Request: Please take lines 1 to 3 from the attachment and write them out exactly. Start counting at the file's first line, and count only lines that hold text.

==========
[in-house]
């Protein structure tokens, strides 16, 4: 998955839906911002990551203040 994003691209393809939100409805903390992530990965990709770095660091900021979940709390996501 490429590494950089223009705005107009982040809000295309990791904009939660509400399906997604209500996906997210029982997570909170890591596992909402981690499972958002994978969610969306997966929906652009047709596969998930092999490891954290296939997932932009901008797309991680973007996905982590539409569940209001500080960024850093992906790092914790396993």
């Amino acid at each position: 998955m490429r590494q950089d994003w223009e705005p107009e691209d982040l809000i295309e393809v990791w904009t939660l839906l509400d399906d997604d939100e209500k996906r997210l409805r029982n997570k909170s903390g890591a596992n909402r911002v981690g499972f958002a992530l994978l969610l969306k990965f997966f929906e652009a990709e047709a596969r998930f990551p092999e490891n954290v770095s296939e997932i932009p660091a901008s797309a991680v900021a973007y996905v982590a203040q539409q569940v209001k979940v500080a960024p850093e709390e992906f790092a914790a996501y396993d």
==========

[in-house]
């Protein structure tokens, strides 16, 4: 998955839906911002990551203040 994003691209393809939100409805903390992530990965990709770095660091900021979940709390996501 490429590494950089223009705005107009982040809000295309990791904009939660509400399906997604209500996906997210029982997570909170890591596992909402981690499972958002994978969610969306997966929906652009047709596969998930092999490891954290296939997932932009901008797309991680973007996905982590539409569940209001500080960024850093992906790092914790396993």
């Amino acid at each position: 998955m490429r590494q950089d994003w223009e705005p107009e691209d982040l809000i295309e393809v990791w904009t939660l839906l509400d399906d997604d939100e209500k996906r997210l409805r029982n997570k909170s903390g890591a596992n909402r911002v981690g499972f958002a992530l994978l969610l969306k990965f997966f929906e652009a990709e047709a596969r998930f990551p092999e490891n954290v770095s296939e997932i932009p660091a901008s797309a991680v900021a973007y996905v982590a203040q539409q569940v209001k979940v500080a960024p850093e709390e992906f790092a914790a996501y396993d």